Periodically, a word comes into industry parlance and becomes the go-to term well before it is clearly defined and generally understood. Industry 4.0 is in danger of falling into that category, a term coined to point to the next generation of manufacturing.
“’Industry 4.0’ is the fourth major transformation of modern manufacturing, following the lean revolution of the 1970s, the outsourcing trend of the 1990s, and the automation that took place in the 2000s,” explained a recent report from the Aberdeen Group.
The industry hasn’t completely settled on the term, so that a variety of other terms are also used: smart manufacturing, connected manufacturing, or industrial IoT, industrial manufacturing, smart factories and more.
Whatever it’s called, Industry 4.0 is in early stages but has strong support. In fact, currently 35% of manufacturers plan to achieve digital transformation, Aberdeen research said. Even more promising is that 91% of those surveyed said that IoT has the potential to benefit manufacturing. The benefits are myriad: reduced costs, improved quality, increased uptime and reliability of operational equipment, increased operational speed, and improved safety.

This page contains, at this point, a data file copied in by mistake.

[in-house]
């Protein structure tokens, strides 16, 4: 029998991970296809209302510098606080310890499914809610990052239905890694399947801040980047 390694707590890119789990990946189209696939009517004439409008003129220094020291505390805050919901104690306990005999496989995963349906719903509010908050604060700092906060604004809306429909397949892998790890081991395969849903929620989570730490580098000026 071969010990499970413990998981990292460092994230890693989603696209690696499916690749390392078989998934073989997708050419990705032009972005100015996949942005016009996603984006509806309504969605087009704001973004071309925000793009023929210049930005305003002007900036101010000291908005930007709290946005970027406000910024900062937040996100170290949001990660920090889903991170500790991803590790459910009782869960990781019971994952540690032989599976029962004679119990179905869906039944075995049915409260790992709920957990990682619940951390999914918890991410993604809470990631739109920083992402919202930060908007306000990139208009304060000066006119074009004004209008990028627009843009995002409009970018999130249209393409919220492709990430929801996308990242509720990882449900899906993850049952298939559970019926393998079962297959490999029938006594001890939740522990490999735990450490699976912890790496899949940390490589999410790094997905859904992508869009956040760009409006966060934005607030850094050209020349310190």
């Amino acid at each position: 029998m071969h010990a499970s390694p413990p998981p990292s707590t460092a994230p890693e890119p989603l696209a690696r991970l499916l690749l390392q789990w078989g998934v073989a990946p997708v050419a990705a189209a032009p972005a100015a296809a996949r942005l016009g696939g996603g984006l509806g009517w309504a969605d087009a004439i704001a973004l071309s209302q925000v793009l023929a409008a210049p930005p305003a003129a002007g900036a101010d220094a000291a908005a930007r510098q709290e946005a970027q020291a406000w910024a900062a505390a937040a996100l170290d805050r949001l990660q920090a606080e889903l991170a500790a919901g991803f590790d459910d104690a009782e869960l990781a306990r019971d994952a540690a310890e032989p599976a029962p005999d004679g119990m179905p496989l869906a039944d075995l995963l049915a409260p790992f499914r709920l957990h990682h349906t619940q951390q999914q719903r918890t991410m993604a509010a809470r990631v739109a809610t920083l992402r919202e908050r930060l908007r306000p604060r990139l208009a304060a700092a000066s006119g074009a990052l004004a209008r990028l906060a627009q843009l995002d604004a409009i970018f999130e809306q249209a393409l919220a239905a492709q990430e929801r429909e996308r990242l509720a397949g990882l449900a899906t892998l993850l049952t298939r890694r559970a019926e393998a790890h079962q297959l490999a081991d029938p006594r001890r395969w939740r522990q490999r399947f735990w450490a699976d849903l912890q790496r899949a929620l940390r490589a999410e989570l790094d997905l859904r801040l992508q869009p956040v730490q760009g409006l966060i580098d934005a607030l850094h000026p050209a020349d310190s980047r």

The adoption of Industry 4.0 will be driven by a variety of trends, according to PwC’s 2016 2016 Global Industry 4.0 Survey. These include:
- Digitization and integration of vertical and horizontal value chains: Impacts processes across the supply chain, from product development and purchasing, through manufacturing, logistics and service.
- Digitization of product and service offerings: Organizations are both adding smart sensors or communication devices to existing data analytics tool and creating new digitized products.
- Digital business models and customer access: These disruptiveofferings may range from complete, data-driven services to integrated platform solutions.
The infographic below, from 2Flow, outlines the basics of Industry 4.0 and trces both the potential and the challenges of the market.
— Hailey Lynne McKeefry, Editor in Chief, EBN